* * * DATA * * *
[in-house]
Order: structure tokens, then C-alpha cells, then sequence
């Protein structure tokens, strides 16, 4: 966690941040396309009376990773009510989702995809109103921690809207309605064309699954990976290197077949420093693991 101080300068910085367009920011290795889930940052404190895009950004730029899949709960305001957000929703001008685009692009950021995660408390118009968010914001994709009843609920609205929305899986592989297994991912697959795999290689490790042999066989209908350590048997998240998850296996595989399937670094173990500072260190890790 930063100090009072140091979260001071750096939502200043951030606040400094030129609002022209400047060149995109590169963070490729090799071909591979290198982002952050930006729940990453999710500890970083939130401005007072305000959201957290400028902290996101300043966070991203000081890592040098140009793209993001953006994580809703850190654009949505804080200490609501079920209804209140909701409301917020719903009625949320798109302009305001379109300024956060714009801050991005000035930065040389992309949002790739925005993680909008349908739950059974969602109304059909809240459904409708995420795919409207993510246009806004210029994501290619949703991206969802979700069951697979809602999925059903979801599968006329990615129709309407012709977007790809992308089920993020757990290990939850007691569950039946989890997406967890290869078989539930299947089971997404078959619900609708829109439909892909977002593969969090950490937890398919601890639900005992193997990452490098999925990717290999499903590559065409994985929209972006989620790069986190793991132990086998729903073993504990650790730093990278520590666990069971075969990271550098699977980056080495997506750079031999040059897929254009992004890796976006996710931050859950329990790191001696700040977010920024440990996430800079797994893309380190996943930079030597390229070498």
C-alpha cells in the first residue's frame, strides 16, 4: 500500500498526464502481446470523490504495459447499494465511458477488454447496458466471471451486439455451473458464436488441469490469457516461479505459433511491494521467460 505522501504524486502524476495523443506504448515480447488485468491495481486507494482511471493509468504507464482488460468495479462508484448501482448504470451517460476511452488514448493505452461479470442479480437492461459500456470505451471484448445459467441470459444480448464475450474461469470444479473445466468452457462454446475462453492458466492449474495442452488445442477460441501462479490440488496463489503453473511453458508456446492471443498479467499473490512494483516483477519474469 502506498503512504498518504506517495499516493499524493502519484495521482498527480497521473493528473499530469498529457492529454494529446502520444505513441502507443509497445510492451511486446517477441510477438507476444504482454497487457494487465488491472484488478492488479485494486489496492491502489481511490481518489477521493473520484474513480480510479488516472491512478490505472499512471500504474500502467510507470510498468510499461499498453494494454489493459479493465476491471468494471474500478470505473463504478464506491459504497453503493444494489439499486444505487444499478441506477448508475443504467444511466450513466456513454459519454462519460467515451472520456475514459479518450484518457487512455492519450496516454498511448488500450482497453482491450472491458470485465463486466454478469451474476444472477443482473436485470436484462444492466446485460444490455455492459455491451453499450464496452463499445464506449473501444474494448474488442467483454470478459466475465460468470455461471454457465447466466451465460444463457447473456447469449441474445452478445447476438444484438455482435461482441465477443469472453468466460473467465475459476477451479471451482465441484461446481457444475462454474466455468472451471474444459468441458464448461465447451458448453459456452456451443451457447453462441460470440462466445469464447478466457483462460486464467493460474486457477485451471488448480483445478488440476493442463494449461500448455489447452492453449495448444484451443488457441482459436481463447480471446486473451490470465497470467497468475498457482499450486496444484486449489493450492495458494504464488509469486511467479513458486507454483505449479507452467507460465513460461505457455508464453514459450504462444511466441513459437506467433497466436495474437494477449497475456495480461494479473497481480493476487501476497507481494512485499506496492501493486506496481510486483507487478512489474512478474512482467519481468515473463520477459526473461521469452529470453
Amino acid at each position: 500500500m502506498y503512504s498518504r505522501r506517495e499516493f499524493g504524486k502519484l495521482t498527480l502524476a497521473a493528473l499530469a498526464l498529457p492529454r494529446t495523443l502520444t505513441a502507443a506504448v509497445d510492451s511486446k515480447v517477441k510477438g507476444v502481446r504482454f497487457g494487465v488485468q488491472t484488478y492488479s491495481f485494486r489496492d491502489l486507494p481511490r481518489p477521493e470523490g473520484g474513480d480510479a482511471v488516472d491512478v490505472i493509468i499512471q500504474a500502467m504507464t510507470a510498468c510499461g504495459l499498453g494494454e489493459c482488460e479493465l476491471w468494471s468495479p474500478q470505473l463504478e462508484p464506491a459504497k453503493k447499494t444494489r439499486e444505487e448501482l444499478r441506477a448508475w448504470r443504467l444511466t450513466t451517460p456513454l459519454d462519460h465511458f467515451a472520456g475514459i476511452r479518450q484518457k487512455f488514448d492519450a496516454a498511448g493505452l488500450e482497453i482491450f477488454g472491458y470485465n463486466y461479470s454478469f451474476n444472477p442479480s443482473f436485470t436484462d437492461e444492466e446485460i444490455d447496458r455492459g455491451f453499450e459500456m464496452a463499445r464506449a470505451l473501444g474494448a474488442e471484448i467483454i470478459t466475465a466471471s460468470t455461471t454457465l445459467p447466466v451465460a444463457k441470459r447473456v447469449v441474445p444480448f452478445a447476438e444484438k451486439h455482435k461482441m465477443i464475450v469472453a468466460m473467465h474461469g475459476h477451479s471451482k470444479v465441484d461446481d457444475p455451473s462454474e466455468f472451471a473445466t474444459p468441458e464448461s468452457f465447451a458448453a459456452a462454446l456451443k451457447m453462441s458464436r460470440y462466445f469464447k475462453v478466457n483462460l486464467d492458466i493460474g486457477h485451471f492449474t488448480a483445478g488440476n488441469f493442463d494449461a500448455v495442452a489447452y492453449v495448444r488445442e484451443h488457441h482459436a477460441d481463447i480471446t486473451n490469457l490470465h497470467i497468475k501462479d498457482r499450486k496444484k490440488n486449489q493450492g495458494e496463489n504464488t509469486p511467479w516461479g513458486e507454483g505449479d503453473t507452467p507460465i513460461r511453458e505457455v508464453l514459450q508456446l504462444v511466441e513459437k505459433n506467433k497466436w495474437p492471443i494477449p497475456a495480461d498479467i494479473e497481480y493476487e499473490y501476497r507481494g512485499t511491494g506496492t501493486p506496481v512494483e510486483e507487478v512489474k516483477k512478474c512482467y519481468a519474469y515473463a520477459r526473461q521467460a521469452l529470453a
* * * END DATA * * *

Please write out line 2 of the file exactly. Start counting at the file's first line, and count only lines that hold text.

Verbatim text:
Order: structure tokens, then C-alpha cells, then sequence